BEDMINSTER, N.J., JAN. 17 -- When news came Wednesday night that war had broken out in the Persian Gulf, technicians at AT&T's national control center here watched as the volume of calls began to build, surging 25 percent above the normal rate for a weekday night.

Then, suddenly, the computer-generated graphs and numbers displayed on a wall-sized screen showed that the volume of calls had been cut in half. President Bush had begun his address to the nation, and Americans en masse had put down their phones to listen. Fifteen minutes later, brisk calling had resumed.

While American Telephone & Telegraph Co.'s long-distance network had no problem handling the press of domestic calls, international calls were another story.

Foreign traffic rose 40 percent between 7 p.m. and midnight Wednesday, with most of the increase involving the Middle East. Circuits became overloaded, prompting the frequent playing of recorded messages advising callers to try again later. At one point, the control center gave priority to calls coming in from, rather than going to, the crisis spot, a common procedure in times of emergency.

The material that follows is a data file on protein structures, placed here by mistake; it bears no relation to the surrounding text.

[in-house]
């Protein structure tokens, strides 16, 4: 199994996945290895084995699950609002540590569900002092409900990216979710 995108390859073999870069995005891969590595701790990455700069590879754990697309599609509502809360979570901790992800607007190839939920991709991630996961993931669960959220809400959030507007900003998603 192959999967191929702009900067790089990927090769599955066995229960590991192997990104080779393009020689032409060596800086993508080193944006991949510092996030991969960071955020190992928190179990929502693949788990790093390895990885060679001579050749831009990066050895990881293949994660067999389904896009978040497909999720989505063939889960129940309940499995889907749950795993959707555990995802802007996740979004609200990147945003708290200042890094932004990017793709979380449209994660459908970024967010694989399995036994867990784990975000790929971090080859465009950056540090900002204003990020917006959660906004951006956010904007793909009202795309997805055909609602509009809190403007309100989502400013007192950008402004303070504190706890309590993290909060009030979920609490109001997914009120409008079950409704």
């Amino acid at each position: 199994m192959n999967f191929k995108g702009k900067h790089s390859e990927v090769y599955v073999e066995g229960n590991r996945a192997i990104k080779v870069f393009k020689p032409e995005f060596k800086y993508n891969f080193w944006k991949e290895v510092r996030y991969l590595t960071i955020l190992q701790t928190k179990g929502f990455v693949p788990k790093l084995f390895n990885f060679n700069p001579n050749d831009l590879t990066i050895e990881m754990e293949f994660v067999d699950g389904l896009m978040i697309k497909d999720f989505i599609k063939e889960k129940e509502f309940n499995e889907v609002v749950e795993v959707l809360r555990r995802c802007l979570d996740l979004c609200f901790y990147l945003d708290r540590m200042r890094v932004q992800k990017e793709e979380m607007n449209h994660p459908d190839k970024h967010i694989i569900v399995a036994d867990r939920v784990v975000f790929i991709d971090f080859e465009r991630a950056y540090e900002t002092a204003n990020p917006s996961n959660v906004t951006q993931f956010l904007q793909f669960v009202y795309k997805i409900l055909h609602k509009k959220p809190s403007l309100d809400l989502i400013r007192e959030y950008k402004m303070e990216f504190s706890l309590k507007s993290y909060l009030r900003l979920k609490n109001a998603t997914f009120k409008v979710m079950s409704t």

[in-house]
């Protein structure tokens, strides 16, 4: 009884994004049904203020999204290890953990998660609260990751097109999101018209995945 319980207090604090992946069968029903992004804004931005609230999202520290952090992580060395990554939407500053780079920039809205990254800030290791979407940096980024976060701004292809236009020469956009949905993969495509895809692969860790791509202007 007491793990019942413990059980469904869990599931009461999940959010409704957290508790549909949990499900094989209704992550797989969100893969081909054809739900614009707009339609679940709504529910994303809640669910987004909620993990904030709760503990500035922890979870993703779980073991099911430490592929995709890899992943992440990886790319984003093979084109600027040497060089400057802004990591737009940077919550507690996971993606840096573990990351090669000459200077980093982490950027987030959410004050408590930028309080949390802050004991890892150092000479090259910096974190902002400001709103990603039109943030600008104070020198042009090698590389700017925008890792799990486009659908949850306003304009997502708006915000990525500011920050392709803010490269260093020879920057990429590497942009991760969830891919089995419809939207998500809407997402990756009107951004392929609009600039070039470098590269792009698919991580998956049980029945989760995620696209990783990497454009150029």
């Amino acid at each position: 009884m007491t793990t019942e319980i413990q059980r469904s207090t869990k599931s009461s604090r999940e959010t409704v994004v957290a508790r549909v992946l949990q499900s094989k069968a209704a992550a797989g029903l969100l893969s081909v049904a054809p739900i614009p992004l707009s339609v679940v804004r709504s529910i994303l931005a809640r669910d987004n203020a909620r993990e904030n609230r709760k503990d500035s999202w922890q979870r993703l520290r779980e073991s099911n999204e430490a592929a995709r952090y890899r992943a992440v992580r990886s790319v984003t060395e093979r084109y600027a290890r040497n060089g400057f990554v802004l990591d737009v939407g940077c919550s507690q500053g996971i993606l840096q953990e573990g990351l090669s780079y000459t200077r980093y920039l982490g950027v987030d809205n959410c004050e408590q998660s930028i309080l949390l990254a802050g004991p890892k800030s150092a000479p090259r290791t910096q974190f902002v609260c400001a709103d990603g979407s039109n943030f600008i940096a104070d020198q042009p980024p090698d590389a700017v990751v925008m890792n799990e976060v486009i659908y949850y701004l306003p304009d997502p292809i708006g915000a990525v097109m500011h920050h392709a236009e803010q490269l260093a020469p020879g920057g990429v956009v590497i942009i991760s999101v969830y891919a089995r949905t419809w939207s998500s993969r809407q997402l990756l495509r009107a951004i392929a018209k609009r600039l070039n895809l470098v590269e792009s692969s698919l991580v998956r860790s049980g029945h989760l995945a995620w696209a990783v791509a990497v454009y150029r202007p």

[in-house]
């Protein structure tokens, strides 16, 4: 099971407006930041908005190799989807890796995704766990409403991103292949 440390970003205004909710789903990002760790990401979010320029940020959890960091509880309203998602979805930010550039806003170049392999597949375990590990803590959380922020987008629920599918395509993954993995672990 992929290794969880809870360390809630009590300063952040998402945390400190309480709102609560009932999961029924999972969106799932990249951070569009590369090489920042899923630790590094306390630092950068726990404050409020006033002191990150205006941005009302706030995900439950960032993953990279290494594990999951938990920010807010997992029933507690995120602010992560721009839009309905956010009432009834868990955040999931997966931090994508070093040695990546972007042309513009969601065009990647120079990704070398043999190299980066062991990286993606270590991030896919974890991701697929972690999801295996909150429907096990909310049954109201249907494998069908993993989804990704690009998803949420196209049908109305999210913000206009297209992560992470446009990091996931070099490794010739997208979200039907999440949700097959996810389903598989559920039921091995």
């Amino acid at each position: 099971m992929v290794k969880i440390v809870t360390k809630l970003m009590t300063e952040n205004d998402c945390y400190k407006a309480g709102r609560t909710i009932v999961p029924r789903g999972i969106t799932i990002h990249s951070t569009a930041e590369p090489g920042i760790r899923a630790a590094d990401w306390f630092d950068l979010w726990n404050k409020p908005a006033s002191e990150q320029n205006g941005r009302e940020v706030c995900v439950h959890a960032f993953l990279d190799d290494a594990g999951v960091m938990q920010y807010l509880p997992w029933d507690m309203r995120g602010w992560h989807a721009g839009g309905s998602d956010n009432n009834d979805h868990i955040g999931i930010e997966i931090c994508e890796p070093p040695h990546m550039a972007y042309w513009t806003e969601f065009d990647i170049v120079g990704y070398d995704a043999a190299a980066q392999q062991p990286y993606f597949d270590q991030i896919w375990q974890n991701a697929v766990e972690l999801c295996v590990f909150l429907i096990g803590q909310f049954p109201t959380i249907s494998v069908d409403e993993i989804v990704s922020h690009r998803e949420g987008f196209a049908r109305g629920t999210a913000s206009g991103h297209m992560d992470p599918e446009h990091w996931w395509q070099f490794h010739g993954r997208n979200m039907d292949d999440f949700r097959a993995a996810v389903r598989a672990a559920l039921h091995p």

Calls to Israel skyrocketed again tonight following reports that Iraqi missiles had hit the country. AT&T reported that despite the crush, calls were going through, though often only after several tries.

Calls have not rise to and from one Mideast country: Iraq. AT&T lost direct-dial service at 7:03 p.m. Wednesday. Operator-assisted calls continued several hours longer but then they too stopped. Reports from Baghdad said the city's main telecommunications facility was hit in air strikes.

MCI Communications Corp. and US Sprint Communications Co. also reported circuits to the Middle East became overloaded Wednesday, as Americans tried to phone loved ones there and as military personnel called home. All three long-distance companies said domestic calling was normal today, while Middle East traffic was up, although not dramatically.

Calling by Washington area residents rose sharply around 7 p.m. Wednesday, then remained strong during the evening, according to Bell Atlantic Corp., owner of the Chesapeake & Potomac Telephone Cos.